Cyber Security In European Union: Brexit Negotiations
Reversing the clock back, the main focus of Brexit negotiations had been on the key issues of the Brexit vision and the other equally important issues had been overlooked. One such area is security, particularly cyber security which is a global phenomenon. In this paper, the researcher discusses the concerns raised about Post-Brexit national security, emanating from cyber activities and such concerns should not be ignored.
The Minister for the Digital Economy has described UK as a world-leading digital economy, and cyber security has been made a top priority by the government. UK has also been working closely with EU partners to develop Cyber security strategy. This suggests that UK is committed to strengthen European cyber-security but would that last after Brexit, and could there be any significant changes.
It is hard to predict the effect on skilled labour and expertise, specially the EU migrants, after Brexit. In November 2015, cyber-security was added to the UK skills shortage register, allowing people outside UK to apply for a working visa, provided they had met the skill criteria. As suggested by the experts, the post Brexit skill shortages are likely to impact on all sectors of life in the UK, and cyber expertise is one such area where skilled labour, information sharing and regulatory compliance play a crucial part, yet there are no known indications as to how future collaborations would be maintained. A senior cyber intelligence analyst at Barclays has pointed out that cyber-security already faces a skills shortage, and difficulties in finding qualified candidates. This suggests that skilled staff shortages had been there even before the start of Brexit campaign. In anticipation of further shortages of skilled professionals after Brexit, as a precautionary measure, year before GCHQ had hired 800 people and BT had 900 for entry-level cyber-security jobs.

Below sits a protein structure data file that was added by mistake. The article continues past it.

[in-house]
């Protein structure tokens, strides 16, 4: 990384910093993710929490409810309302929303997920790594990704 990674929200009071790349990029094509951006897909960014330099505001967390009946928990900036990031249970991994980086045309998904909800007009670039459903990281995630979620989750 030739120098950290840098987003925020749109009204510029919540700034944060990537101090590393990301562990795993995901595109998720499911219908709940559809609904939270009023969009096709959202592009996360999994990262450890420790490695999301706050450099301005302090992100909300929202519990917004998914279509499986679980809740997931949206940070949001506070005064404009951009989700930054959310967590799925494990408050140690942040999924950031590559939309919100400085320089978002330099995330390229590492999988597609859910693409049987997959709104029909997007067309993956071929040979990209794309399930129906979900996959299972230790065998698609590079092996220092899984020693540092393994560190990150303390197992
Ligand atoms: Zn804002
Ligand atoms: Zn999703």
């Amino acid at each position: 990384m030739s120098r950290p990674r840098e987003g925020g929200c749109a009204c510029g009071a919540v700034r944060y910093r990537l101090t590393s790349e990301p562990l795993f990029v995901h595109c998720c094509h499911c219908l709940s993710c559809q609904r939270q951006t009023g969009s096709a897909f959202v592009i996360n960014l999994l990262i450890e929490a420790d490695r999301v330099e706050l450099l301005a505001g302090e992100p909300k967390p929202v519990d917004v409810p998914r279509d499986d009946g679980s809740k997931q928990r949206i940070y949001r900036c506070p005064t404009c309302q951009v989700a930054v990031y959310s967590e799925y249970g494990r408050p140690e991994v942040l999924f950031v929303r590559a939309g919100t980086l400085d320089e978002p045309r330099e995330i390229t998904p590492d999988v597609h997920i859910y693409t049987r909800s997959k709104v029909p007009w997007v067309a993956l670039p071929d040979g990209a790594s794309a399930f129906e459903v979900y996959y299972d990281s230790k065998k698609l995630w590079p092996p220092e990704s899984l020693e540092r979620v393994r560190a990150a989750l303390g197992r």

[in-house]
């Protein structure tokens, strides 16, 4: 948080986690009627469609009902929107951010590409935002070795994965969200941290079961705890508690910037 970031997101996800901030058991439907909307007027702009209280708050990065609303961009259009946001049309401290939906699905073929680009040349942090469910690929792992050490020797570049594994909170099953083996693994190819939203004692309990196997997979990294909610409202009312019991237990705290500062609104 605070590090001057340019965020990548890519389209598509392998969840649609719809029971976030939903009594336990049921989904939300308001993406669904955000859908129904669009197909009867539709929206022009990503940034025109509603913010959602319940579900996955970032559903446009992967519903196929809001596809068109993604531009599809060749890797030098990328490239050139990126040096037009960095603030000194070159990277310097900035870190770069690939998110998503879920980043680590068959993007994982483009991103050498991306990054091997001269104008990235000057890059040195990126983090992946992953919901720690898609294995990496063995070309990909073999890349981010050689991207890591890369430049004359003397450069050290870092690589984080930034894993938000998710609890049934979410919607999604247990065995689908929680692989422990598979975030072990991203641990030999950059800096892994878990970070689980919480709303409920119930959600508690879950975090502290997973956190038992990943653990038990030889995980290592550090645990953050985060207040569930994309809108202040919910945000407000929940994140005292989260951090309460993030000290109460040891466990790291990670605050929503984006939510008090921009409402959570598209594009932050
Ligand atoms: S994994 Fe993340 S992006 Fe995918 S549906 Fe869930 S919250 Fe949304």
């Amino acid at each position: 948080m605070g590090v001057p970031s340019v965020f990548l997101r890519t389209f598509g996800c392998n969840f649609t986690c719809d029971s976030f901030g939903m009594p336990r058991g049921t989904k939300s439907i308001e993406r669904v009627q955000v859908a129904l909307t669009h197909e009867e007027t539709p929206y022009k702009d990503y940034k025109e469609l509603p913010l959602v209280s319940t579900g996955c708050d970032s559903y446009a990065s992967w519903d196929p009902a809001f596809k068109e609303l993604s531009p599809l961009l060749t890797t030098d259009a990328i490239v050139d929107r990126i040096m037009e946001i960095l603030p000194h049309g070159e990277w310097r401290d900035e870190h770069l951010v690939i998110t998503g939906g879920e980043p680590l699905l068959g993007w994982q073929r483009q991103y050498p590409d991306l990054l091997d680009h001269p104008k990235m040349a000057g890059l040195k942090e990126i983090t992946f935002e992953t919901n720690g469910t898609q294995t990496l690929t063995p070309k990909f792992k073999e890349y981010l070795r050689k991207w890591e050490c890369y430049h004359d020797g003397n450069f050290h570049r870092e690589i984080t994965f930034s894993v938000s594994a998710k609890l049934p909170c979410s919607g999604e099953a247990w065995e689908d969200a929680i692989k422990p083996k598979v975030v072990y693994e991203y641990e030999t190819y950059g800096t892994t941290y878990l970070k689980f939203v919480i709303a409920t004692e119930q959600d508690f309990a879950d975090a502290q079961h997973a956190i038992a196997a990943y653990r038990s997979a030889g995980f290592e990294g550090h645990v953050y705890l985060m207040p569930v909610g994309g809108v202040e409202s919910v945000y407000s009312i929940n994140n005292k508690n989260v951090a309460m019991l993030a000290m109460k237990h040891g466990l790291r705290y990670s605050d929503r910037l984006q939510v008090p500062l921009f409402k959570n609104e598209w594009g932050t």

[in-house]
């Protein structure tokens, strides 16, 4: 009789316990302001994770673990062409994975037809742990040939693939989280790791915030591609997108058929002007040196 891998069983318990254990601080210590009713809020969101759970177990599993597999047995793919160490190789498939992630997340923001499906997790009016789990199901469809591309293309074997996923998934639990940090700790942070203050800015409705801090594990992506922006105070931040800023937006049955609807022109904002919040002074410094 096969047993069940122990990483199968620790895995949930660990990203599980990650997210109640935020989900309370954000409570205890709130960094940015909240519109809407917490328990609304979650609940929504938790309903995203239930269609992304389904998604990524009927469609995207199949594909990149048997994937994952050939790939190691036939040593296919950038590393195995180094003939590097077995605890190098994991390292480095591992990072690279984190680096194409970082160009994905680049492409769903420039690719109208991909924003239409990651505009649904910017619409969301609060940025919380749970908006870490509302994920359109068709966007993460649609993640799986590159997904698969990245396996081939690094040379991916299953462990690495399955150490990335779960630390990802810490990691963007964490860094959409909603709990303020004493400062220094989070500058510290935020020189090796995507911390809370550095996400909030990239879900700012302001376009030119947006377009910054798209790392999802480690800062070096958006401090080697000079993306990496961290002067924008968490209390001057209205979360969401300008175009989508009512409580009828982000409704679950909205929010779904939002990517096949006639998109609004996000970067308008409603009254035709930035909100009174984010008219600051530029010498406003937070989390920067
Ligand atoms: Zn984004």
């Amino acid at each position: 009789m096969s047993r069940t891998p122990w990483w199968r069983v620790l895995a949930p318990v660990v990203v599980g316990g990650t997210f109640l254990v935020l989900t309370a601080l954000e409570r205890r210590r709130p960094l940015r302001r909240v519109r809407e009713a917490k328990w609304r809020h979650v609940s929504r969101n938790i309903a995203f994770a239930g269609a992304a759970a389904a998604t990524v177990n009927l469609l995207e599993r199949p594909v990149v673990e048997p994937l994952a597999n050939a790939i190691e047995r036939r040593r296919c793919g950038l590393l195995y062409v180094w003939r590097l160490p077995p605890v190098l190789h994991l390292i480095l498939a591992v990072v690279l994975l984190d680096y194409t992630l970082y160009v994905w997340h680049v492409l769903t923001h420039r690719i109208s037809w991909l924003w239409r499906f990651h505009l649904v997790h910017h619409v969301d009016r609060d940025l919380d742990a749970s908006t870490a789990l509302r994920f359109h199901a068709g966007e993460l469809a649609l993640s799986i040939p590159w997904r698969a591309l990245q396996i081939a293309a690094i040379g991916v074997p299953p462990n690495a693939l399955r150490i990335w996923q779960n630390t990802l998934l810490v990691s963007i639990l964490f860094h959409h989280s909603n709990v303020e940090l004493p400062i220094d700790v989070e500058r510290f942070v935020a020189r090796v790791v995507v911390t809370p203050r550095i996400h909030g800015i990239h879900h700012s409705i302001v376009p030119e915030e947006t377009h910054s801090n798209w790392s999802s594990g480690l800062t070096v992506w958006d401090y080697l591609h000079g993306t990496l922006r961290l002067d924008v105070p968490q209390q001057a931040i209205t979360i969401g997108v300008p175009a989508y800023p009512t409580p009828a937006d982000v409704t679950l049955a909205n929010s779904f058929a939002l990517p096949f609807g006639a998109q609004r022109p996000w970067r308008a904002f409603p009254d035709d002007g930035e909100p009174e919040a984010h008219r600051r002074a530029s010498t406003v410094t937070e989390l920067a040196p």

The pattern of cyber-attacks makes it clear that those responsible are well organised and always one step ahead, and their origins and identification are hard to trace, therefore the need to have an effective mechanism to tackle this menace cannot be underestimated. To achieve that, data sharing between nations and security agencies becomes crucially important as no country can address these issues on their own. A research fellow attached to Imperial College Business School has said that in her view co-operation in cyber security will continue after Brexit, also that many international communications cables to Europe land bypass UK, and it would not be possible to replace those without additional cost irrespective of the final deal.